Defence: Image not sexually arousing
Prosecution and Amos Yee's lawyer debate whether image involving former PM Lee Kuan Yew and former British premier Margaret Thatcher was obscene
He flashed a smile at his parents as he made his way to the dock on the second day of his trial yesterday.
Blogger Amos Yee Pang Sang, 16, who pleaded not guilty on Thursday to the two proceeded charges against him, sat silently in the courtroom as the prosecution and his lawyers presented their submissions to District Judge Jasvender Kaur.
The two proceeded charges are those of transmitting an obscene picture electronically and uploading content online which contained remarks against Christianity.
The third charge under the Protection from Harassment Act, accusing him of posting an insulting video clip online containing remarks about former Prime Minister Lee Kuan Yew, has been stood down. This meant that the prosecution will assess whether to bring this charge up at a later date.
On March 30, Yee said in his statement to the police that he was aware that his rant-filled video and his blog post containing an alleged obscene image involving the late Mr Lee and former British premier Margaret Thatcher were offensive.
But yesterday, his legal team and the prosecution debated on whether the image he created of the two leaders could be considered as obscene.
Deputy Public Prosecutor (DPP) Hay Hung Chun told the court that it was plainly so. He said that it "uses well-known and smiling visages of two former prime ministers to accentuate and amplify the depravity" and it has "no redeeming scientific, educational and medical value".
DPP Hay stressed that any person with an Internet access, including younger viewers, could access Yee's blog to view the post in question.
He said: "We reiterate that the audience for this image and post would have been the average Singaporean on the MRT with Internet access. It is plain that he crossed the line on what is 'taboo'.
"In short, he seeks to redraw the boundaries of what is considered 'taboo' through the use of 'shocking' imagery."
One of Yee's lawyers, Mr Ervin Tan, disagreed and told the court that the image was not obscene.
He said: "The sting in the image is the mockery of a leader, highly respected by many. It is not a pornographic image."
Mr Tan added that Yee found the original image online before he superimposed the faces of the two leaders on it.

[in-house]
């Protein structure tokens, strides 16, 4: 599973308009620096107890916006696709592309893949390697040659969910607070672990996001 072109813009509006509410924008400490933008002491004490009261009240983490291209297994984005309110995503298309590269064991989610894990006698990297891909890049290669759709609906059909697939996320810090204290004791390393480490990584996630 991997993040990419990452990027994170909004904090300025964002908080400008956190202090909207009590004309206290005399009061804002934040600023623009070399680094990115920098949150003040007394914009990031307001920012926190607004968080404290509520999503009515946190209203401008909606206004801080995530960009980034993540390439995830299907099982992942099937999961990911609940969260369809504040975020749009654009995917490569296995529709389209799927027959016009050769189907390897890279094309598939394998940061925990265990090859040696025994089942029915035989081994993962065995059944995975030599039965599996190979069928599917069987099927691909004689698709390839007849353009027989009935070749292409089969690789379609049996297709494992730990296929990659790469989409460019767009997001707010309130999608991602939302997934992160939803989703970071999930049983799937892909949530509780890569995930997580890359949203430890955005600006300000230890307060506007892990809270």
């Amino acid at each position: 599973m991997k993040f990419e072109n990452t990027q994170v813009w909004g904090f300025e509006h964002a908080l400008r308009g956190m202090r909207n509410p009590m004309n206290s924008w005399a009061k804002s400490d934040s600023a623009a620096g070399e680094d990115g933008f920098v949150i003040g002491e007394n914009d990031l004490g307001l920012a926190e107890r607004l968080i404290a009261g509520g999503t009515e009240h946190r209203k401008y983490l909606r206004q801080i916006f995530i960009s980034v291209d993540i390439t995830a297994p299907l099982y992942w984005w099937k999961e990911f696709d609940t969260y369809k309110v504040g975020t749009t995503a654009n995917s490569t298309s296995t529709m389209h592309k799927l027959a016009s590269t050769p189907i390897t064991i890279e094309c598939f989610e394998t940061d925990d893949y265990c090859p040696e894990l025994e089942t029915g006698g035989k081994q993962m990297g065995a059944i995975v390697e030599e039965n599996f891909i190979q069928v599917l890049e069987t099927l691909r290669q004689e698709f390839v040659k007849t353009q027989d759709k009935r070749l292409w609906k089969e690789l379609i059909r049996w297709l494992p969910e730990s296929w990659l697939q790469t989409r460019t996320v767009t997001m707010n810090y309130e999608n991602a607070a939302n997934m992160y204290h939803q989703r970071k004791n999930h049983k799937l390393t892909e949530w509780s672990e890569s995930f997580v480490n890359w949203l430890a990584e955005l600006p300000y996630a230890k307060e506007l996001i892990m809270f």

"The underlying image which he used was a type of sexual education piece found in magazines such as Cosmopolitan or Women's Health.
"It would be surprising if this court were to declare that the underlying image, which can be found on a Women's Health website, was obscene.
"Even if the class of persons likely to see it includes children surfing the Internet unsupervised by their parents, the defence submits that the image does not have an effect of sexual arousal or promote sexual immorality."
Another of Yee's lawyers, Mr Chong Jia Hao, also said that their teenage client "did not have the deliberate and conscious intention of wounding religious feelings" when he uploaded his video.
He said that Yee's sole purpose was to share his critique of Mr Lee.
"There is no evidence that Christians have been wounded by the statement made by Yee. No religious leaders, especially the Christian leaders, have stepped forward or even made an official statement to say that their religious feelings have been wounded," said Mr Chong.
Instead, he pointed out that many Christians have come forward to say that they have not been hurt. They include Yee's former bailor, youth and family counsellor, Mr Vincent Law, the court heard.
DPP Hay disagreed, saying it was plain that the teen's "remarks against Christianity were deliberately made".
He said: "They were not carelessly spoken nor were they uttered on the spur of the moment."
He pointed out that Yee had spent about two to three days conceptualising and scripting the video before personally recording, editing and uploading it on YouTube.
Referring to Yee's earlier statement, DPP Hay added: "It is plain he made a conscious decision to upload to video even though, on his own admission, he was 'fully aware that this comparison between Mr Lee and Jesus Christ was bound to promote ill will among the Christian population'."
Judge Kaur will deliver her findings on Tuesday.
If convicted of uploading content online which contained remarks against Christianity, Yee can be jailed for up to three years and fined. If convicted of transmitting an obscene image electronically, he can be jailed for up to three months and fined.
"There is no evidence that Christians have been wounded by the statement made by Yee. No religious leaders, especially the Christian leaders, have stepped forward or even made an official statement to say that their religious feelings have been wounded."
- Mr Chong Jia Hao, one of Amos Yee's lawyers